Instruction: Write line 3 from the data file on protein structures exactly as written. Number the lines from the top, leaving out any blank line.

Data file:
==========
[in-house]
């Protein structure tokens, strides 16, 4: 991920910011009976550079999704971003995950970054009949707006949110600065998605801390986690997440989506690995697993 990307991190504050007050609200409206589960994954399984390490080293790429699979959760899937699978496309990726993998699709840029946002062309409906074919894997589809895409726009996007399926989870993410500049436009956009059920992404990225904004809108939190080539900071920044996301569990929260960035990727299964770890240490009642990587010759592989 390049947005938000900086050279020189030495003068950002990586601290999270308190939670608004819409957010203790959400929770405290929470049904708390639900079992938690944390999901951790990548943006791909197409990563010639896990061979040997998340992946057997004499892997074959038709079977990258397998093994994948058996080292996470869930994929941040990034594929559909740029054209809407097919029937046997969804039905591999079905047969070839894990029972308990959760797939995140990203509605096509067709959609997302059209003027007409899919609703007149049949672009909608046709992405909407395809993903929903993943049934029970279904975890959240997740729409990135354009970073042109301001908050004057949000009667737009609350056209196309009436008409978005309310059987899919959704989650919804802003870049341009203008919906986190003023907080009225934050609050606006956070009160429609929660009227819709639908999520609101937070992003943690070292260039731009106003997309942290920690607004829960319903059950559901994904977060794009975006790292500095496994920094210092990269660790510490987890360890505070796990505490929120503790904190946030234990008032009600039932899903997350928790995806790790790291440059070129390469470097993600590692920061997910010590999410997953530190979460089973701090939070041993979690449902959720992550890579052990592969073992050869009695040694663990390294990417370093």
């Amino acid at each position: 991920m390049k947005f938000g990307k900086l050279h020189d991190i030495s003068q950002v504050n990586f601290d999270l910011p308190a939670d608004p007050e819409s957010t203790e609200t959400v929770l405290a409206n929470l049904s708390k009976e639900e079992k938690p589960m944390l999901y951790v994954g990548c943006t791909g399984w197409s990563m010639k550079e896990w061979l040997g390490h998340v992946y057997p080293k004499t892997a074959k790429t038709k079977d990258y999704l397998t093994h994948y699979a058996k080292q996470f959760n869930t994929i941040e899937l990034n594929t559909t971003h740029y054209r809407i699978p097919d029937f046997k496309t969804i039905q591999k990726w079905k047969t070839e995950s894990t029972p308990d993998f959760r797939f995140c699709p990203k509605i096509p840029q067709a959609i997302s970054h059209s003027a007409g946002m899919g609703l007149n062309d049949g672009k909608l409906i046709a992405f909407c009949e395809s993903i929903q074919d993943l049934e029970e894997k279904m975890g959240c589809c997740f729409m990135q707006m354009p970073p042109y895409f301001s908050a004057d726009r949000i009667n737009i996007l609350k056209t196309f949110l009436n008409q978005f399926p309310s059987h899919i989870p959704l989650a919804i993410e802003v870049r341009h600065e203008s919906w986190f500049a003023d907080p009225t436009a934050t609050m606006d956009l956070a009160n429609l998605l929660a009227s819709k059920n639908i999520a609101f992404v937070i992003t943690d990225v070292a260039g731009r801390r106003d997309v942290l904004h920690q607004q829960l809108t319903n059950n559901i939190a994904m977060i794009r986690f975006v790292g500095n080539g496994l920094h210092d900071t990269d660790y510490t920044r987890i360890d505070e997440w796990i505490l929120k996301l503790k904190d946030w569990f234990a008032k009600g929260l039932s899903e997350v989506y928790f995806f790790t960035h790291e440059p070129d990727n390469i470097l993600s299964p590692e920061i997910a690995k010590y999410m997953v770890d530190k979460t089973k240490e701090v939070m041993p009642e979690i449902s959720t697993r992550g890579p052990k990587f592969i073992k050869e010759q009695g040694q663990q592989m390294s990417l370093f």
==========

């Amino acid at each position: 991920m390049k947005f938000g990307k900086l050279h020189d991190i030495s003068q950002v504050n990586f601290d999270l910011p308190a939670d608004p007050e819409s957010t203790e609200t959400v929770l405290a409206n929470l049904s708390k009976e639900e079992k938690p589960m944390l999901y951790v994954g990548c943006t791909g399984w197409s990563m010639k550079e896990w061979l040997g390490h998340v992946y057997p080293k004499t892997a074959k790429t038709k079977d990258y999704l397998t093994h994948y699979a058996k080292q996470f959760n869930t994929i941040e899937l990034n594929t559909t971003h740029y054209r809407i699978p097919d029937f046997k496309t969804i039905q591999k990726w079905k047969t070839e995950s894990t029972p308990d993998f959760r797939f995140c699709p990203k509605i096509p840029q067709a959609i997302s970054h059209s003027a007409g946002m899919g609703l007149n062309d049949g672009k909608l409906i046709a992405f909407c009949e395809s993903i929903q074919d993943l049934e029970e894997k279904m975890g959240c589809c997740f729409m990135q707006m354009p970073p042109y895409f301001s908050a004057d726009r949000i009667n737009i996007l609350k056209t196309f949110l009436n008409q978005f399926p309310s059987h899919i989870p959704l989650a919804i993410e802003v870049r341009h600065e203008s919906w986190f500049a003023d907080p009225t436009a934050t609050m606006d956009l956070a009160n429609l998605l929660a009227s819709k059920n639908i999520a609101f992404v937070i992003t943690d990225v070292a260039g731009r801390r106003d997309v942290l904004h920690q607004q829960l809108t319903n059950n559901i939190a994904m977060i794009r986690f975006v790292g500095n080539g496994l920094h210092d900071t990269d660790y510490t920044r987890i360890d505070e997440w796990i505490l929120k996301l503790k904190d946030w569990f234990a008032k009600g929260l039932s899903e997350v989506y928790f995806f790790t960035h790291e440059p070129d990727n390469i470097l993600s299964p590692e920061i997910a690995k010590y999410m997953v770890d530190k979460t089973k240490e701090v939070m041993p009642e979690i449902s959720t697993r992550g890579p052990k990587f592969i073992k050869e010759q009695g040694q663990q592989m390294s990417l370093f």